Sarah Rook has lived in the DY10 area of Kidderminster all her life. When Big Local kicked off in the town six years ago, the project adopted the DY10 postcode as its name: Sarah is vice-chair of the partnership as well as holding down three jobs.
Three years ago, she stood for election and was successful in her bid to become a town councillor.
“I’ve always been a volunteer, but I’ve learned through being involved with Big Local that change really is possible. But to make that change happen, having a voice is important,” Rook says.
DY10 is a busy Big Local. Its partnership members have worked with shop owners in the historic but run-down Horse Fair area of Kidderminster to refurbish their shopfronts; a volunteer parks group keeps the green spaces in DY10 tidy and litter-free so that residents feel happy to take their children there to play; and a long-term partnership with the charity HomeStart has been vital in supporting local families who are feeling isolated and under pressure.
Sarah says all this activity has happened while the partnership has had to navigate a distinctly testing period: after difficult experiences that challenged everyone on the board, at one point DY10 imposed a rule that no councillors were to be allowed voting rights.
“Having people with such conflicting views was the most difficult thing,” Rook says. “People felt intimidated, bullied; the group was on the point of breaking up.”
She cites the skills of the chair, Brenda Lines, and suggestions for listening exercises made by their local rep, Helen Fairweather, as being influential in helping the Big Local to find a way through its problems. “We had to be quite strong as a partnership, to not be put off and to keep the aims of the group,” Rook says. “There was one point when we nearly lost what we were doing because certain personalities tried to take over.”
As a result of needing to address this impending crisis, Rook says her communication skills have improved considerably.
“I’ve learned negotiating skills, patience…” she laughs.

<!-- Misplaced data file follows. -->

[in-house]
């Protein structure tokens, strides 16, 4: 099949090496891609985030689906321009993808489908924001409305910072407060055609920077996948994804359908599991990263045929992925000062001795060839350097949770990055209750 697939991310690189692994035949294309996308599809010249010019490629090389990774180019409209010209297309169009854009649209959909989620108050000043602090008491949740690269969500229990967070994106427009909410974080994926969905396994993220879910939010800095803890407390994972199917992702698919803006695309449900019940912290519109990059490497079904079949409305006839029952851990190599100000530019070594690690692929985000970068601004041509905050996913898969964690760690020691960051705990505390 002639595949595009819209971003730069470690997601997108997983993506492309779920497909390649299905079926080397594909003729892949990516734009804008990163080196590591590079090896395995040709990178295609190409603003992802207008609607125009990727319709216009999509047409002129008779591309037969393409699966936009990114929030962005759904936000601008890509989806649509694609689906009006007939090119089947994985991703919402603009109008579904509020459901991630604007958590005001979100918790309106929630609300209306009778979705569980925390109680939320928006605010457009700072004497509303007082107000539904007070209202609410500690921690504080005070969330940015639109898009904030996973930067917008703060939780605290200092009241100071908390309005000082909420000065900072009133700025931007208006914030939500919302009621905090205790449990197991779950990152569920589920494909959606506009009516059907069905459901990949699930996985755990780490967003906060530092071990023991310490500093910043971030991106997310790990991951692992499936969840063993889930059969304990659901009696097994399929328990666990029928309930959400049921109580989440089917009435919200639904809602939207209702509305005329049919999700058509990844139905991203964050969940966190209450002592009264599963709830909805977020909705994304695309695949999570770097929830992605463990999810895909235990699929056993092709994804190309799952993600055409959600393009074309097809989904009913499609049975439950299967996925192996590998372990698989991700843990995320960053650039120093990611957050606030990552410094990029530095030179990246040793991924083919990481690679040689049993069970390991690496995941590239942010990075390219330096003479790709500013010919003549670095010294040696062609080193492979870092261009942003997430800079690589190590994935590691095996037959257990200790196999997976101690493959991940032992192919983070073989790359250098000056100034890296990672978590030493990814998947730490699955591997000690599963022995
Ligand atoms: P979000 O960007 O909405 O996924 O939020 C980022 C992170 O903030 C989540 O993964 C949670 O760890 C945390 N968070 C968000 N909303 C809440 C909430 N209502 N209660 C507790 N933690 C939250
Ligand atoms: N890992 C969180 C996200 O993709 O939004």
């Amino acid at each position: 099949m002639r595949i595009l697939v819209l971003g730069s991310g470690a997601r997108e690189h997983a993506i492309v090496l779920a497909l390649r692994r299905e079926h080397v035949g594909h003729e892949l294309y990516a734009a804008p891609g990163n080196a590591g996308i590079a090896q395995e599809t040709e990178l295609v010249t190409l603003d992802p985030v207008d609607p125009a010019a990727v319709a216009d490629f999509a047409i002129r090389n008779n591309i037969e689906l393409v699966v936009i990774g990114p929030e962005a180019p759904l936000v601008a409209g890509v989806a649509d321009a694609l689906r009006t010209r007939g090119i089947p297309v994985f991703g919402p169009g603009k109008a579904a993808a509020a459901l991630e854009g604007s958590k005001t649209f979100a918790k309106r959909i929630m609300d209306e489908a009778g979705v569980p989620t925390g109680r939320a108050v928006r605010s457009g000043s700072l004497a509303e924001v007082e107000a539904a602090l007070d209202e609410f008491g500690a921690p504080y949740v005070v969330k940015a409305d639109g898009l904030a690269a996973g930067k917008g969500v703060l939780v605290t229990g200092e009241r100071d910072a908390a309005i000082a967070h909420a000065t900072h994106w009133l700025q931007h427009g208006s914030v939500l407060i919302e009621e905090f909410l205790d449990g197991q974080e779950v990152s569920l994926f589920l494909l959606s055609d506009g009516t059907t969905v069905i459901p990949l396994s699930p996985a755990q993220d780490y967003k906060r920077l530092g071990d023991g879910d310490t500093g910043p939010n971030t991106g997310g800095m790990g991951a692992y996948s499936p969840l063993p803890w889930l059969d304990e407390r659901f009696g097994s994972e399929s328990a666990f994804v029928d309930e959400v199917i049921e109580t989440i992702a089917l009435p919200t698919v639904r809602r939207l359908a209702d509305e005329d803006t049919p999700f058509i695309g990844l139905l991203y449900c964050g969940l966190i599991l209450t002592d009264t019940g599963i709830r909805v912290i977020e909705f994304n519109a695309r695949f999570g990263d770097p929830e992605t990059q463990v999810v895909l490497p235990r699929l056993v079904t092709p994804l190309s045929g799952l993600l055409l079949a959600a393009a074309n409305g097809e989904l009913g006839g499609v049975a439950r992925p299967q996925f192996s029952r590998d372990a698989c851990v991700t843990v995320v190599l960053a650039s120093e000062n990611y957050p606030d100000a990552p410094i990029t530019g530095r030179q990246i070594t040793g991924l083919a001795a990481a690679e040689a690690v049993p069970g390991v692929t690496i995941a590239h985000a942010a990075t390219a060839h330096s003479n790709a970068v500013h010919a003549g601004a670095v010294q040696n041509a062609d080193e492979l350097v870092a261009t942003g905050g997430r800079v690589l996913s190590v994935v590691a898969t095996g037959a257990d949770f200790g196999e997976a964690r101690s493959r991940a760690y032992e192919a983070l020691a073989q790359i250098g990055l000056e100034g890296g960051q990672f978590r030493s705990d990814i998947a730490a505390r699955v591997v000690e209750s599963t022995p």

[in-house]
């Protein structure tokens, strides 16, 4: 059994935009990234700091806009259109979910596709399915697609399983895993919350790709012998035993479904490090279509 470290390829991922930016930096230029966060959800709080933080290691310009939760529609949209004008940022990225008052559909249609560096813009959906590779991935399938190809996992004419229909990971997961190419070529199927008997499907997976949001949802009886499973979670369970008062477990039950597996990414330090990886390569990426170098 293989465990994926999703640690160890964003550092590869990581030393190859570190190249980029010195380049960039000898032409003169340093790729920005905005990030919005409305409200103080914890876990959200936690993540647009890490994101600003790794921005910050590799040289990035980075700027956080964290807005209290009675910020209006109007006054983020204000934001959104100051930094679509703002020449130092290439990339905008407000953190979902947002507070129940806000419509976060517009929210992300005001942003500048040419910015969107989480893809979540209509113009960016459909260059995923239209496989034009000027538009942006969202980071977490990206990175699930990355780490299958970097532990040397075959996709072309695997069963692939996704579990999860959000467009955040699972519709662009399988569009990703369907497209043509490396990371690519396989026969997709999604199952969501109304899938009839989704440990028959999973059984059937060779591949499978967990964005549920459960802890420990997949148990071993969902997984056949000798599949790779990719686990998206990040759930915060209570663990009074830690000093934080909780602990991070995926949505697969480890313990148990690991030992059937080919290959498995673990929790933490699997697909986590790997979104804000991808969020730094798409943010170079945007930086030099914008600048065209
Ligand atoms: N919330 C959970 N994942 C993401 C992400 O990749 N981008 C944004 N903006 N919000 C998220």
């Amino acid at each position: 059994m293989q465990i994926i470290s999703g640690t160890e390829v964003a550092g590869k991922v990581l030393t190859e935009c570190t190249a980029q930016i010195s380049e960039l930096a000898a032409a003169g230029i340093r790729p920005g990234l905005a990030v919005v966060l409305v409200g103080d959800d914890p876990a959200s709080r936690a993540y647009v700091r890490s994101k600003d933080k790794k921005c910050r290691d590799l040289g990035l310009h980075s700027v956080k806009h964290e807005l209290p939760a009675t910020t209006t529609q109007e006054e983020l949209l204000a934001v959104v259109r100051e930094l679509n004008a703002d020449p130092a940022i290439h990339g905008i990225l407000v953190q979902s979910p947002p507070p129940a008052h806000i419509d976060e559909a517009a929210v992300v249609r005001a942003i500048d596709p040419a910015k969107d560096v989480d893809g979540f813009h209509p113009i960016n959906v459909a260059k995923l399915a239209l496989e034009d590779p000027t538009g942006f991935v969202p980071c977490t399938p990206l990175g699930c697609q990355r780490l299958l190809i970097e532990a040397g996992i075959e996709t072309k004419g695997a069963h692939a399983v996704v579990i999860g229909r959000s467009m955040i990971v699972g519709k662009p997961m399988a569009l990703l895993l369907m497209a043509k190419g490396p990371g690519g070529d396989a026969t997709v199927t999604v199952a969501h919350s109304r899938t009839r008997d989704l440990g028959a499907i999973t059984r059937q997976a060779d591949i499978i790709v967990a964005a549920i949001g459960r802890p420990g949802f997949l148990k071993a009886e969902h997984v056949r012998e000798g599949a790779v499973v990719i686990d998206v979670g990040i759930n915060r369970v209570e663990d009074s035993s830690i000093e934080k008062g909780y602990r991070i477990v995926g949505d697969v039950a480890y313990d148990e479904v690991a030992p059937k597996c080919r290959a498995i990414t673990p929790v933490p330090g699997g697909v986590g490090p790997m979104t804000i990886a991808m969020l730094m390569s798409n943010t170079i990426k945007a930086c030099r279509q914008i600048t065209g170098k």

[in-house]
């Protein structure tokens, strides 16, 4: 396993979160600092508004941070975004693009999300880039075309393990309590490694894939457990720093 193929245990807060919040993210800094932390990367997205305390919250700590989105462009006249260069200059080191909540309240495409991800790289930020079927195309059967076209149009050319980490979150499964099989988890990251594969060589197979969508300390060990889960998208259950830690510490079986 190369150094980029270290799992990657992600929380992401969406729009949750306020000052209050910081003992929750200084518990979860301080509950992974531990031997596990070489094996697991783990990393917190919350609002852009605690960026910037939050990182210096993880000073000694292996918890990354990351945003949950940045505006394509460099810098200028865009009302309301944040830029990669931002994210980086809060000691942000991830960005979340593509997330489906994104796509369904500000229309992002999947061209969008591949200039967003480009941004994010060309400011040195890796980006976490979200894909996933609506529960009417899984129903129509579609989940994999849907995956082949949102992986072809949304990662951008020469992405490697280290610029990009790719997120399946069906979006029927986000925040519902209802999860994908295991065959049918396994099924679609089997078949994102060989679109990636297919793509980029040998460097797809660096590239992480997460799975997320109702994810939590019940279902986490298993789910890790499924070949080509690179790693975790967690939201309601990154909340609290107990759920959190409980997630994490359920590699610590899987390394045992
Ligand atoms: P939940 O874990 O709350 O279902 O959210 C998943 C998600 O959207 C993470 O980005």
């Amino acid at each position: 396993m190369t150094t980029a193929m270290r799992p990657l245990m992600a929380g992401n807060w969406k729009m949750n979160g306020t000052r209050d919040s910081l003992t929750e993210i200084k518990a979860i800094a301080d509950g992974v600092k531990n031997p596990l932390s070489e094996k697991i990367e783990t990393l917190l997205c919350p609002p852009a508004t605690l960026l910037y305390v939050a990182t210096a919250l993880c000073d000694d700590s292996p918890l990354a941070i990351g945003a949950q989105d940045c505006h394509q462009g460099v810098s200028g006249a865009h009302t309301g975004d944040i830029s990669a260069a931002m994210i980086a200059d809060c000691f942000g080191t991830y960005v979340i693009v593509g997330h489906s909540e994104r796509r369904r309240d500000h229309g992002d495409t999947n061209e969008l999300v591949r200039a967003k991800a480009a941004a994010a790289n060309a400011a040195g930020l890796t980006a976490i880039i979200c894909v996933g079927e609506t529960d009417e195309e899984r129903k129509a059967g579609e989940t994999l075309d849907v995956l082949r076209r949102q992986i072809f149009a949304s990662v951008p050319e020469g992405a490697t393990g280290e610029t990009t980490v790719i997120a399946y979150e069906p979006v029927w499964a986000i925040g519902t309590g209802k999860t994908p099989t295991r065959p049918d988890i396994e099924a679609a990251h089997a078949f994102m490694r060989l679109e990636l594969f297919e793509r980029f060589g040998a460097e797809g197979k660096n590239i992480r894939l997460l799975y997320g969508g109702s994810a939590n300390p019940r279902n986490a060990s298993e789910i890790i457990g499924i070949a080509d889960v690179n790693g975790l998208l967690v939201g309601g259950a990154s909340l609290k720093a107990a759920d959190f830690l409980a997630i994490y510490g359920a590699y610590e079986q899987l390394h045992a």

“A big one for me was learning to listen to hear, rather than listening to respond. That’s a difficult thing to do.”
“I think it’s something that has come with practice, and through the exercises we did as a group. Helen’s aim behind encouraging us to do that was to show us we are allowed to be different.”
What is the most tricky or challenging decision this Big Local has taken?
Rook laughs. “Probably deciding against becoming a Community Benefit Society,” she says. “We’d put a lot of work into it and at the start it seemed fabulous, but then we realised that the group would have more influence than the partners, and we wanted it to be resident-led. We’d paid people to do the work on exploring the options, but then actually we realised it wasn’t what we wanted at all.”
Standing for election three years ago was, she says, a natural progression of her voluntary work with Big Local and her longstanding involvement with her community.
“It was nerve-wracking but everyone on the partnership completely encouraged me to do it,” she says. “I did hustings, canvassing, talking to people, the lot.”
“The skills I’d developed doing the Big Local questionnaires and going to our consultation events and talking to people that I didn’t know – though I do know a lot of people in this area – it all helped.”
Rook has enjoyed her role as a councillor so much that she’s shortly going to stand again. Interestingly though, she says “I think I’m achieving more on the Big Local than as a councillor.”
Why is that?
“Well, the good thing about our project is that we all of us have the same aim,” she says. “It’s not about politics. It’s just about improving how we all live.”